Thoughts are often described in the peer-reviewed publications as the “stream of thought” or the “stream of consciousness”. According to Baars and Franklin, thoughts arise from the broadcast step of multiple cognitive cycles, but the conscious broadcast of our thought stream is limited to a single cognitive cycle at any given instant. Thus, even though it is considered a “stream”, our awareness of our thought is in a serial, sometimes disparate, sequence of frames [9].

There are some features of our stream of thought that differentiate it from other brain activity. We have a level of voluntary control over our stream of thought, even if it’s not direct [10]. It is also characterized by a metacognitive level – we have “thinking about thinking” [1, 11], and we have “awareness of awareness” [12].

Yet there are still many neurological functions that are confused with thoughts.

Brain activity

“Thoughts” are often confused for any brain activity. The stream of thought is sometimes referred to as the “stream of consciousness” but that’s a misnomer.

Consciousness has varying levels (coma, deep sleep, lucid dreaming, awake, and alert). Only some of these levels of consciousness allow thought. Therefore, it would be fair to say that thoughts are a form of activity of the brain, just like Toyotas are a form of car.

Brain activity is largely subconscious. It carries on in the background without our awareness [2]. There are multiple simultaneous streams of data being perceived all the time – sensation from our ears, skin, eyes and internal organs – that our brain filters out before it reaches our awareness. Background traffic noise, the pressure of your clothes on your skin, joint position, heart rate and breathing, for example. It’s not that these sensations are not present, but you only become aware of them when your attention is drawn to them. Those data streams are not thoughts in and of themselves because we lack awareness of them. They only become part of our thoughts when attention is paid to them. Since thoughts are characterized by metacognition, “awareness of awareness”, then neural activity we aren’t aware of cannot be considered thoughts.

The other problem with defining all brain activity as “thought” is that such as definition would also mean that seizures were thoughts, or brainstem reflexes were thoughts. We intuitively know that’s not the case.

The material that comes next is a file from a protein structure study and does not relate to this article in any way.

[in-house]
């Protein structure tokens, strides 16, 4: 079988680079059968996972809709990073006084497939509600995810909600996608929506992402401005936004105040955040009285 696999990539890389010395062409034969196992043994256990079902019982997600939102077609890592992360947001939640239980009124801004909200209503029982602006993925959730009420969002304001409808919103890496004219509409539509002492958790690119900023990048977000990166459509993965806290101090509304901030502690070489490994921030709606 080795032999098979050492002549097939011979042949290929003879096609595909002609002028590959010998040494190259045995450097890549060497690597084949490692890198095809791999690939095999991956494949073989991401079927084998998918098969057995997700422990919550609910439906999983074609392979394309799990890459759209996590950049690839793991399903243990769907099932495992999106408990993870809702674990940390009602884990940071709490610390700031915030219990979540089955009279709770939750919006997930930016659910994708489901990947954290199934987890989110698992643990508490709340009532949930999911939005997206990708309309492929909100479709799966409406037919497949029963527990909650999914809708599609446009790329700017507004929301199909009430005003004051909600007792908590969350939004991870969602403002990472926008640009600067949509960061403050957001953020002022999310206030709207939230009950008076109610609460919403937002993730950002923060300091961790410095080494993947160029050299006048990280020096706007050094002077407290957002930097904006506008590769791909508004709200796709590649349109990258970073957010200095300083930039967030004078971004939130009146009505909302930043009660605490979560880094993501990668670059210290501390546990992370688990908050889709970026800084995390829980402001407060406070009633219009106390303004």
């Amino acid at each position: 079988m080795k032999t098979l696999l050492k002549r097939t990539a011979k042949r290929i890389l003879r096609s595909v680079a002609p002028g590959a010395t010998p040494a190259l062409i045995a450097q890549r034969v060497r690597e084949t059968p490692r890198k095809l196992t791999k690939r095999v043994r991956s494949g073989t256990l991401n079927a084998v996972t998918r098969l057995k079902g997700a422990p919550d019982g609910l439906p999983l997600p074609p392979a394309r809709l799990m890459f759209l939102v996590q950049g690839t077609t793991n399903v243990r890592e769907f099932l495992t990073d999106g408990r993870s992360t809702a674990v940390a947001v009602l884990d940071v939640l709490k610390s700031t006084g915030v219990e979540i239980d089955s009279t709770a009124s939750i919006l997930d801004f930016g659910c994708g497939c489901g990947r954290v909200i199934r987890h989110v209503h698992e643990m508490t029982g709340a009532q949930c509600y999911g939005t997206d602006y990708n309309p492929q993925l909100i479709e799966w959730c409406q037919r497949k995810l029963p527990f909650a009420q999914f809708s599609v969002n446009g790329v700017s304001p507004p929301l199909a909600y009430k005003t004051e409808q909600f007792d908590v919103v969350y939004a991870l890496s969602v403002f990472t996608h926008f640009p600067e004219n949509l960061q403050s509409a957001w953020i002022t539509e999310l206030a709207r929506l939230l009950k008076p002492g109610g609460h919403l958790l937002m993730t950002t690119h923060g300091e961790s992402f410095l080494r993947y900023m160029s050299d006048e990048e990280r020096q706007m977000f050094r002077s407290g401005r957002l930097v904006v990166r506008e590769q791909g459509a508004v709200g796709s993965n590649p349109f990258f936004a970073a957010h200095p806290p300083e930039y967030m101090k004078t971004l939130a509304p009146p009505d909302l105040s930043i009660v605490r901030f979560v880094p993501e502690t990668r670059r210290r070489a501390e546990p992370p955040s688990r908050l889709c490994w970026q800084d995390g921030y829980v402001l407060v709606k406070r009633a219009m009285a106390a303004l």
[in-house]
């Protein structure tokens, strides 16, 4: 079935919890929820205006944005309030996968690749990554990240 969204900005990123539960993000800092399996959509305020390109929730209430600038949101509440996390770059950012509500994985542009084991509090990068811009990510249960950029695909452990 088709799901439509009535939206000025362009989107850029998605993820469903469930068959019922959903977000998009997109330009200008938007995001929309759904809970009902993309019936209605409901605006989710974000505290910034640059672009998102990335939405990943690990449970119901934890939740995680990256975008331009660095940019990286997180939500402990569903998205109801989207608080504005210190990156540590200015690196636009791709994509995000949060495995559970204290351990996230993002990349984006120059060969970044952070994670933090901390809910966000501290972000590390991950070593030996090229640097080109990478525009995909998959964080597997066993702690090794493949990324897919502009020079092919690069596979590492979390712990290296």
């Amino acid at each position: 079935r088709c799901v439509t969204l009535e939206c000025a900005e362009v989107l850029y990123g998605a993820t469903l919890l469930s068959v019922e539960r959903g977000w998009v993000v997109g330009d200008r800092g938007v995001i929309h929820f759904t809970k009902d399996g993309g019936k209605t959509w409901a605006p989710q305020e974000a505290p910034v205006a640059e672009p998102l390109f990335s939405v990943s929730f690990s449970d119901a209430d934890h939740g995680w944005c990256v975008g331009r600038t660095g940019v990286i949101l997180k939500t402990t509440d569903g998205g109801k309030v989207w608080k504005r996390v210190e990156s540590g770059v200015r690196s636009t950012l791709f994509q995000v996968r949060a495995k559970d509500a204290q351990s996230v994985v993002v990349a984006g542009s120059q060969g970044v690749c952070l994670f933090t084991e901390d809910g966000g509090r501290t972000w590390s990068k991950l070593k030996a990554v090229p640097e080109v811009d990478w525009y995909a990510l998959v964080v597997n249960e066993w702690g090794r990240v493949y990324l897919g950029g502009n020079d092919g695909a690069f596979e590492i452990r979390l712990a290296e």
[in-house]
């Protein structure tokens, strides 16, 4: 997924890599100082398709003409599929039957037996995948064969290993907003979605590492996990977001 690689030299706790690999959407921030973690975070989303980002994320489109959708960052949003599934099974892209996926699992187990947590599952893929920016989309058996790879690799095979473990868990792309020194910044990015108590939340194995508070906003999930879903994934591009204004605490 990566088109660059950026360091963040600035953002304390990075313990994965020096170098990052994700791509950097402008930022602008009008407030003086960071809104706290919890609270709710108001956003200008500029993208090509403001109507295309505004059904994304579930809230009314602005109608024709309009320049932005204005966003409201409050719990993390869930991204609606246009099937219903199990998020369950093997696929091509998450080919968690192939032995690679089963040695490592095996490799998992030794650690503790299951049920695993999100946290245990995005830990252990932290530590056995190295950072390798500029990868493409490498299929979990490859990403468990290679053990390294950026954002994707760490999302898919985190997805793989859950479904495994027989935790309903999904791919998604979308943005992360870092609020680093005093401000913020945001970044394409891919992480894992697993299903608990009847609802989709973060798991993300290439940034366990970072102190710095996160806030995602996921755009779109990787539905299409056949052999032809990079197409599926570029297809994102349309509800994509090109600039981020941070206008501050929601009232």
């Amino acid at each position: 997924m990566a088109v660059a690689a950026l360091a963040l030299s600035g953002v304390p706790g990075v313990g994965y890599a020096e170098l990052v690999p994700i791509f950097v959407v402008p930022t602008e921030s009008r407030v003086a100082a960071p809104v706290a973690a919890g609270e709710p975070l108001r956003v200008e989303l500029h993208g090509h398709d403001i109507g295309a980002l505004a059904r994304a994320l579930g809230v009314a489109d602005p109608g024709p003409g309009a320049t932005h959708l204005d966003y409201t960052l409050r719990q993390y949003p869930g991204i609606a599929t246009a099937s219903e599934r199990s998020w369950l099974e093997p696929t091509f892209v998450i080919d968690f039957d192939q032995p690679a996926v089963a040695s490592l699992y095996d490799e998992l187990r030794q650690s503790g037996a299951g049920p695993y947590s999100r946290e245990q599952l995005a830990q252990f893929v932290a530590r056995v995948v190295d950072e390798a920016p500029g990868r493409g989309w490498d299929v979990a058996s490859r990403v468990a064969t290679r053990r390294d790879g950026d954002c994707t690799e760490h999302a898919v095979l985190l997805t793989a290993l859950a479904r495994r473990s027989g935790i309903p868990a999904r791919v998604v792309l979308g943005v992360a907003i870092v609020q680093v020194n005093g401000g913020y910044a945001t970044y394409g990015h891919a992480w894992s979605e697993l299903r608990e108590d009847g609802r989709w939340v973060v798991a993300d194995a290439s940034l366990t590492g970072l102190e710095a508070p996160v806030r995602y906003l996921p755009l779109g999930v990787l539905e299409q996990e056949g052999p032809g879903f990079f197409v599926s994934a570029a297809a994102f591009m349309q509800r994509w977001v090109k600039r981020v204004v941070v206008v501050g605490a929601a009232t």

Dreams

So what about dreams? We’re aware of dreams, aren’t we? Could dreams be considered thoughts?

Dreams are awareness of perception and emotion, similar to our state of awareness when we’re awake. But dreams occur in an altered state of consciousness (that is, we are asleep). Dreams also lack self-awareness. When you dream, you don’t realise that you’re dreaming. Secondary consciousness, the level of consciousness that we possess when we are awake, is defined in part as having awareness of awareness. It is more than just having awareness of perception and emotion. It is “self-reflection, insight, judgment or abstract thought that constitute secondary consciousness.” [12]

Memories

As I wrote earlier, memories aren’t just simple recall, but a complex system involving both conscious and unconscious elements. The conscious elements of memory are simply stored representations of events and experiences. They may become part of a thought broadcast, but they are not thoughts per se.

References

  1. Fletcher, L. and Carruthers, P., Metacognition and reasoning. Philos Trans R Soc Lond B Biol Sci, 2012. 367(1594): 1366-78 doi: 10.1098/rstb.2011.0413
  2. Tamietto, M. and de Gelder, B., Neural bases of the non-conscious perception of emotional signals. Nat Rev Neurosci, 2010. 11(10): 697-709 doi: 10.1038/nrn2889
  3. Jolij, J. and Lamme, V.A., Repression of unconscious information by conscious processing: evidence from affective blindsight induced by transcranial magnetic stimulation. Proc Natl Acad Sci U S A, 2005. 102(30): 10747-51 doi: 10.1073/pnas.0500834102
  4. Ohman, A., et al., Emotion drives attention: detecting the snake in the grass. J Exp Psychol Gen, 2001. 130(3): 466-78 http://www.ncbi.nlm.nih.gov/pubmed/11561921